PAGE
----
Exoskeleton takes strain off legs to reduce energy needed for walking
An electrical generator built into a backpack can make walking more efficient by taking the strain off leg muscles, while also harvesting a small amount of electrical power. The device reduces the energy required to walk by more than 3 per cent and could also charge small electrical devices.
Many exoskeletons have been designed to make humans stronger or more efficient. Some have a power source and actively assist limb movement. But Michael Shepertycky at Queen’s University in Kingston, Canada, and his colleagues have now created an entirely passive system that reduces the effort required to walk.
The design resists the forward swing of the leg during a stride and slows it before the foot strikes the ground, something that usually requires movement of the Achilles tendon.
The device weighs 1.3 kilograms and fits into a small backpack, while two thin cable runs from there down to ankles and strap around the legs. As the foot swings forward during a stride, this cable resists slightly by spinning an electrical generator.
Currently, that generator doesn’t even power the small amount of electronics in the backpack. But Shepertycky is confident that, with small improvements, it will not only do that but also be able to charge other small devices, such as a smartphone.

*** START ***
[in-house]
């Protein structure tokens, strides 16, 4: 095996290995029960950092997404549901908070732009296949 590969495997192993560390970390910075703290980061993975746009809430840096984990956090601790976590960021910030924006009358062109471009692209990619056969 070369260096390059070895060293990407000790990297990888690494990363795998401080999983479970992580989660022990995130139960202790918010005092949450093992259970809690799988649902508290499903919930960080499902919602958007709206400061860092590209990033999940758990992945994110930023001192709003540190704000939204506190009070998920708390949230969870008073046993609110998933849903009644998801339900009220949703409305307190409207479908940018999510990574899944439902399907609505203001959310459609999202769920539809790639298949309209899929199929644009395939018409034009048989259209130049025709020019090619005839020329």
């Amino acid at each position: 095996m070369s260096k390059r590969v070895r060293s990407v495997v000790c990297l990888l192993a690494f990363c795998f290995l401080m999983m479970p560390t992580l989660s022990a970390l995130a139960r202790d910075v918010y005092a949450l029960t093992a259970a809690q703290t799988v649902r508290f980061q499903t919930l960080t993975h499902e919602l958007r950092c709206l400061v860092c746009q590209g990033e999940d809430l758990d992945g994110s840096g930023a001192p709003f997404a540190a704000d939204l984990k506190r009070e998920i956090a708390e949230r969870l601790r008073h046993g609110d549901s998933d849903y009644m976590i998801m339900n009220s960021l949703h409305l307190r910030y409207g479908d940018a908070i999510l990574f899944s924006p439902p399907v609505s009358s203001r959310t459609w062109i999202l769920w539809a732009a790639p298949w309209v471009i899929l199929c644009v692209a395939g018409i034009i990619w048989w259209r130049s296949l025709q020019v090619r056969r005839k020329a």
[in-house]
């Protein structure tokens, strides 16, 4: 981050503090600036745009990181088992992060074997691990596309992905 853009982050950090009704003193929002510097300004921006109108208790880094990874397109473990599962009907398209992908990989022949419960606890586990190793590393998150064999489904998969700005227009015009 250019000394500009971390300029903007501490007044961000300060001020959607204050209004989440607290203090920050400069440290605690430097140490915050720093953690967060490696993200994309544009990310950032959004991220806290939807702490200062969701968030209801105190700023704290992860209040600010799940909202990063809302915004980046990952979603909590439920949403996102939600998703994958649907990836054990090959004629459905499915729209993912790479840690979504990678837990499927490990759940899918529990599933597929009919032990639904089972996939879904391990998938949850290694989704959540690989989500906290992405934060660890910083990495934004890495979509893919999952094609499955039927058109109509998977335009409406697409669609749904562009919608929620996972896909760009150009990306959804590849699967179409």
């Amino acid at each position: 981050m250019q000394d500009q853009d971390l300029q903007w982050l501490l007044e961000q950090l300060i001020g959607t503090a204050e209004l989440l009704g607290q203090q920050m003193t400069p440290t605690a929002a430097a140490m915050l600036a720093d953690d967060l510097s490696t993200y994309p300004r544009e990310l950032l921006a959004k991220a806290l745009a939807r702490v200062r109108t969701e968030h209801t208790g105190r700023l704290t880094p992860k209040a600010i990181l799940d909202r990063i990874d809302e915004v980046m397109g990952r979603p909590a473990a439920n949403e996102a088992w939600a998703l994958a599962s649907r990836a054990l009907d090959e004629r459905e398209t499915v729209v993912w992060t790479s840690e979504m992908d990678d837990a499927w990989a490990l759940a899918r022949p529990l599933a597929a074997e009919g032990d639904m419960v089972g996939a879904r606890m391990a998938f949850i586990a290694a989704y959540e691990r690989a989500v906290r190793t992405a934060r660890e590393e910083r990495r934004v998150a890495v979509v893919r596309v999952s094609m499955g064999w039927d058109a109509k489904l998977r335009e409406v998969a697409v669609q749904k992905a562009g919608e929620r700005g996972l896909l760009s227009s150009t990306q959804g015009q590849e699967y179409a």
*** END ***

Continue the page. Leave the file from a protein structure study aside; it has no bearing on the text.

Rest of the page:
He and his colleagues tested the device on a treadmill with 10 male walkers and found that it reduced the metabolic effort of walking by 3.3 per cent, while also converting the removed energy into roughly 0.25 watts.
“Within a couple of minutes of walking with the device, it does feel pretty natural. If you were to walk with the device or go for a hike with it, at the end of the day, you’d feel less tired,” he says. “This could really help hikers that are walking all day, or even mail carriers or nurses at the end of their shift to be a lot less tired.”
Current tests have focused on walking on flat ground, but Shepertycky hopes that future experiments will show efficiency gains in walking up and down hills and at different speeds. It is possible that such a system could even make running more efficient. “We may be able to assist running and beat some records for the marathon,” he says. “It’s hard to say.”
The team has patented the device and is exploring commercialisation. Shepertycky believes that because it is passive and doesn’t require motors, movable joints or a solid frame, it should be “a fraction” of the cost of active exoskeletons.
Journal reference: Science, DOI: 10.1126/science.aba9947
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